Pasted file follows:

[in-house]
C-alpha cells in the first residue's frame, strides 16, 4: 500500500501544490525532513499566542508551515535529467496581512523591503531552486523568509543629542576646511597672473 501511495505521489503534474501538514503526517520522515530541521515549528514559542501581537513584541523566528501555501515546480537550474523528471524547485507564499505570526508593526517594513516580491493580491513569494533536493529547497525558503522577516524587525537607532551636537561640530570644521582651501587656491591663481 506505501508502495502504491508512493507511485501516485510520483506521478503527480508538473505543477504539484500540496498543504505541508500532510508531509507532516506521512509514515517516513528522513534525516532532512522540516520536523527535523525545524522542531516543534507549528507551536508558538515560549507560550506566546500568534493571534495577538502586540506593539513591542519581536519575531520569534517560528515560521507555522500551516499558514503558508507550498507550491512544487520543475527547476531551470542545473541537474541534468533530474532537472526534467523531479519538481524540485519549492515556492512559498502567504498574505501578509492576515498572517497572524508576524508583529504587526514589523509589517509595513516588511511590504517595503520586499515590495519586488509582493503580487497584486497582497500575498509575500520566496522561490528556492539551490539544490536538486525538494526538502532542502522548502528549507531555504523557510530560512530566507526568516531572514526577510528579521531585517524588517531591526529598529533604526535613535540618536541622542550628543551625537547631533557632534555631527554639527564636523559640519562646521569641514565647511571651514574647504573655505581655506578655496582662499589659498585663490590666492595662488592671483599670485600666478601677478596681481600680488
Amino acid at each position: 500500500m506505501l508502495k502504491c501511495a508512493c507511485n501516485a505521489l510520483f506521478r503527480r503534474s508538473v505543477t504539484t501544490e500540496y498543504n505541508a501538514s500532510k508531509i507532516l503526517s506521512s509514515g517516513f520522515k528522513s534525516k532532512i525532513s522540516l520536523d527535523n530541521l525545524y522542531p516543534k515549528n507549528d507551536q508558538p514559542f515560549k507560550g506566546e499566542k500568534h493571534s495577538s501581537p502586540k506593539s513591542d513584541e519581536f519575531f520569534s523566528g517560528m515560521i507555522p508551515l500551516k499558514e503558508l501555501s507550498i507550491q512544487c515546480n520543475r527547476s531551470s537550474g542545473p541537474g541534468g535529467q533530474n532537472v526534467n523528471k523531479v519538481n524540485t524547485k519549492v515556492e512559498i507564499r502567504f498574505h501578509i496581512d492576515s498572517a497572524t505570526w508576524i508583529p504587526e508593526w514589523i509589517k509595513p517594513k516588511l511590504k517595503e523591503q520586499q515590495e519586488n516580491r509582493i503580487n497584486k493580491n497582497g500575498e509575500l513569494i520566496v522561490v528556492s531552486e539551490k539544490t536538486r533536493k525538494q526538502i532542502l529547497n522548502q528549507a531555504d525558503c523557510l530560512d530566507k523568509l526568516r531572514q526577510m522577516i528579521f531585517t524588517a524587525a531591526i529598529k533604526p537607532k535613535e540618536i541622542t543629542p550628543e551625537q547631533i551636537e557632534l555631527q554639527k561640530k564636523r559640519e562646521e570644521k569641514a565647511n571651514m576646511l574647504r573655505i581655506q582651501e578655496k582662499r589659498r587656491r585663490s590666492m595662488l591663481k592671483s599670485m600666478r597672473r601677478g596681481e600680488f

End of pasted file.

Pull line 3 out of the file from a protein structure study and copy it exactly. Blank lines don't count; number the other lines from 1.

Amino acid at each position: 500500500m506505501l508502495k502504491c501511495a508512493c507511485n501516485a505521489l510520483f506521478r503527480r503534474s508538473v505543477t504539484t501544490e500540496y498543504n505541508a501538514s500532510k508531509i507532516l503526517s506521512s509514515g517516513f520522515k528522513s534525516k532532512i525532513s522540516l520536523d527535523n530541521l525545524y522542531p516543534k515549528n507549528d507551536q508558538p514559542f515560549k507560550g506566546e499566542k500568534h493571534s495577538s501581537p502586540k506593539s513591542d513584541e519581536f519575531f520569534s523566528g517560528m515560521i507555522p508551515l500551516k499558514e503558508l501555501s507550498i507550491q512544487c515546480n520543475r527547476s531551470s537550474g542545473p541537474g541534468g535529467q533530474n532537472v526534467n523528471k523531479v519538481n524540485t524547485k519549492v515556492e512559498i507564499r502567504f498574505h501578509i496581512d492576515s498572517a497572524t505570526w508576524i508583529p504587526e508593526w514589523i509589517k509595513p517594513k516588511l511590504k517595503e523591503q520586499q515590495e519586488n516580491r509582493i503580487n497584486k493580491n497582497g500575498e509575500l513569494i520566496v522561490v528556492s531552486e539551490k539544490t536538486r533536493k525538494q526538502i532542502l529547497n522548502q528549507a531555504d525558503c523557510l530560512d530566507k523568509l526568516r531572514q526577510m522577516i528579521f531585517t524588517a524587525a531591526i529598529k533604526p537607532k535613535e540618536i541622542t543629542p550628543e551625537q547631533i551636537e557632534l555631527q554639527k561640530k564636523r559640519e562646521e570644521k569641514a565647511n571651514m576646511l574647504r573655505i581655506q582651501e578655496k582662499r589659498r587656491r585663490s590666492m595662488l591663481k592671483s599670485m600666478r597672473r601677478g596681481e600680488f